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Friday, April 17, 2009

Interrogation Memos Released

The Obama administration has authorized the release of memos in which the CIA requested legal opinions from the Justice Department regarding whether harsh interrogation techniques could used against a few al Qaeda detainees.

In those memos it shows that those techniques were be used in very limited circumstances, one example of those limited circumstances was when the CIA had cause to believe the person detained has knowledge of pending terrorist attacks.

Because the CIA relied on the legal opinions offered by the DOJ, it makes sense that Obama has stated he will not pursue any action to be taken against those CIA members involved.

Predictably the far left is having a fit over this release as well as the fact that Obama will not try to prosecute the CIA members for doing their job to stop pending terrorist attacks, but all in all, considering the information we have seen in recent years about how much intelligence was extracted and what arrests said information led to, as well as foiled terrorist attempts, the CIA did it's job and deserves nothing less than our heartfelt thanks.... something the left simply is incapable of understanding.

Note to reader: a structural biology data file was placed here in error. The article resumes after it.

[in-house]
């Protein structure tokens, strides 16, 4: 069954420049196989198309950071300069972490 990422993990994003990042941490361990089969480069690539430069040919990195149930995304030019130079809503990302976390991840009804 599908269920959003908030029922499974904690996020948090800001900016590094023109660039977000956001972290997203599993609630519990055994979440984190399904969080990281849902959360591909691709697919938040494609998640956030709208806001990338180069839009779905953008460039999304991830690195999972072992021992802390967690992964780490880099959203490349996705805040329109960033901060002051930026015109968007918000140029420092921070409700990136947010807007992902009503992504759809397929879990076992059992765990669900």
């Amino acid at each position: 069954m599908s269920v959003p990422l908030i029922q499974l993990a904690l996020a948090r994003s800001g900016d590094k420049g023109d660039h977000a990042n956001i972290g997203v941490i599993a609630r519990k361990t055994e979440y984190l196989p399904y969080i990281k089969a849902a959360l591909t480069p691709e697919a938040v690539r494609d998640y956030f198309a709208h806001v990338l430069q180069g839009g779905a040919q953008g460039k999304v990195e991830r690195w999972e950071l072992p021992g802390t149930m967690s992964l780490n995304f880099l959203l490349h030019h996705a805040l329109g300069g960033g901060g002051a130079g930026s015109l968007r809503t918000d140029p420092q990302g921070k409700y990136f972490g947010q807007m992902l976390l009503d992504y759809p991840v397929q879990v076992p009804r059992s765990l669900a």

The Wall Street Journal provides the perfect example of what I referred to above:

The terrorist Abu Zubaydah (sometimes derided as a low-level operative of questionable reliability, but who was in fact close to KSM and other senior al Qaeda leaders) disclosed some information voluntarily. But he was coerced into disclosing information that led to the capture of Ramzi bin al Shibh, another of the planners of Sept. 11, who in turn disclosed information which -- when combined with what was learned from Abu Zubaydah -- helped lead to the capture of KSM and other senior terrorists, and the disruption of follow-on plots aimed at both Europe and the U.S. Details of these successes, and the methods used to obtain them, were disclosed repeatedly in more than 30 congressional briefings and hearings beginning in 2002, and open to all members of the Intelligence Committees of both Houses of Congress beginning in September 2006. Any protestation of ignorance of those details, particularly by members of those committees, is pretense.

That piece was written by Gen. Michael Hayden, who is the former director of the Central Intelligence Agency, and Mr. Michael Mukasey, is the former attorney general of the United States.